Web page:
For sale: red dress

RedDress

Vintage. Size 8. Worn three times in 1992.

The reason
I wore the dress for the first time at a Meeting Planners International (Ottawa Chapter) Gala. I won “Planner of the Year”, for which I received a plaque. Now when I hear the word plaque I think gum disease and heart attack but back then it meant achievement. I was good at a job that, among other things, demanded good feet. Back then when scouting a location for a 1200 delegate conference and 200,000 square feet of exhibit space, I walked every inch of too many hotel function rooms and concrete floored trade show halls – in stilettos. I tromped service corridors and loading bays. I hoofed the cobblestone streets of old Montreal surrounding the Montreal Convention Centre. I pounded the paved cruise ship docks beside the Vancouver Convention Centre and marched up and down Halifax’s hills to and from the harbour and up to the Citadel because back then there was no Google Earth or Mapquest to help situate the convention site within a city. I had to see it for myself. In stilletos. Because. Fashion.

RedDressBack

The boutique
I purchased the dress in a shop in L’Esplanade Laurier in Ottawa, long since gone. The Québecoise saleslady knew me. “Bonjour, Madame FletCHER. I ‘ave something to show you.” Yes, I was that kind of customer. I can’t tell you how much I paid. It was bought on the layaway plan and a fair chunk of my paycheck went into owning it bit by bit. My husband would have killed me then – and maybe even now – if he knew how much it cost. He’d say “I could have bought a bike!”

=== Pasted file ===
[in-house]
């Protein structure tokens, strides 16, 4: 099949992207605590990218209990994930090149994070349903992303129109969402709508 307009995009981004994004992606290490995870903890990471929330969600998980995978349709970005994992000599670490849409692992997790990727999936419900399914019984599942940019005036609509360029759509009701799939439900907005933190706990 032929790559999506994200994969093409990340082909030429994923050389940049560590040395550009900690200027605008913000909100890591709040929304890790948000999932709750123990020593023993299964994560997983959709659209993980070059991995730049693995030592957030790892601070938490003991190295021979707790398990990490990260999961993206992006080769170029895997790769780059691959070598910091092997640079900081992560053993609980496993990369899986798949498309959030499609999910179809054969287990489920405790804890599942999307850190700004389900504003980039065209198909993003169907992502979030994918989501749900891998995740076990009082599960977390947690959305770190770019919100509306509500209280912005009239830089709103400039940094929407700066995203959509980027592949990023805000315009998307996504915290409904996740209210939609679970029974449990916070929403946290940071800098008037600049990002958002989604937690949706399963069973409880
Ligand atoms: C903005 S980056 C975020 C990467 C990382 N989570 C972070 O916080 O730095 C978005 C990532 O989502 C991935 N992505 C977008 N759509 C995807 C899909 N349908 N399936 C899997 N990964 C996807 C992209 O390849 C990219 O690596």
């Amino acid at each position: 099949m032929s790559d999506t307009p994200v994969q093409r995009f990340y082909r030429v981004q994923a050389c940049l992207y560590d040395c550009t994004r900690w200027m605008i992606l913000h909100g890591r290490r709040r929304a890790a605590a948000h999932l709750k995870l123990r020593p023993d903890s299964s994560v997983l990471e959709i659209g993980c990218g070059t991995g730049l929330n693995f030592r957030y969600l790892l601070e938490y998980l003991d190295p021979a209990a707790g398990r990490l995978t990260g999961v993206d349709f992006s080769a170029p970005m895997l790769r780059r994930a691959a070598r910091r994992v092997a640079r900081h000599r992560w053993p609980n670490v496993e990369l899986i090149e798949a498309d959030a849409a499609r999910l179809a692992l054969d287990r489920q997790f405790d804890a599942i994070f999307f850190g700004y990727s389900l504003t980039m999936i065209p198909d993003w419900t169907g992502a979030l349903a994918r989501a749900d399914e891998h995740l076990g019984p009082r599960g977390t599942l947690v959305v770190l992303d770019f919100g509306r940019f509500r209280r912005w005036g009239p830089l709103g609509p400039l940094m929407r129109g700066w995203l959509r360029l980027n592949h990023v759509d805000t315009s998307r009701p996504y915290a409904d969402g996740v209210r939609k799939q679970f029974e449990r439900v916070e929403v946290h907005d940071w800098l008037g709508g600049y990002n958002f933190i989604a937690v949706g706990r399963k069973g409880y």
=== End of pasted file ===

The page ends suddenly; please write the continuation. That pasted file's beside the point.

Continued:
Yes, this tells you a lot about me. Judge away. I’ve made my peace with these facts:

  • I was/am/probably will always be a peacock.
  • I was/am/probably will always be too concerned with sparkle. It hides much.
  • I was/am/probably will always be eager for attention though nowadays I don’t look for it in tight fitting garments with sequin appliqués. I blog instead. Same diff, right?
  • I am/was/probably will always be a fan of red anything but especially red shoes. Red has always been my black. I wanted a red wedding dress but my conservative Catholic mother-in-law kiboshed the idea.

The gala
My husband, the Hawaiian shirt-wearing, athleisure wear loving man long before these were things, rented a vintage tux and wore an orange and black bow tie, chosen because these are the colours of Princeton University. Let’s just say we had pretensions. Or, looked at another way, we were both masters of disguise which worked well for the event’s theme – a masked ball.

I think the dress served its purpose and I had a ball. I gave an acceptance speech in a room crowded with masked guests. I sincerely thanked my husband for supporting my career – a job that required too much travel and too much schmoozing with glib sales people pitching their fine-dining restaurants, their empty ballrooms, their flawless check-in process.  They talked and talked and talked and talked. Back then I didn’t know I was an introvert. I would come home from site inspections and conferences grumpy as a canker and retreat to the backyard with a beer and a book and doze away the weekend. My husband said “Everyone gets your best except me.” He was right.

The aftermath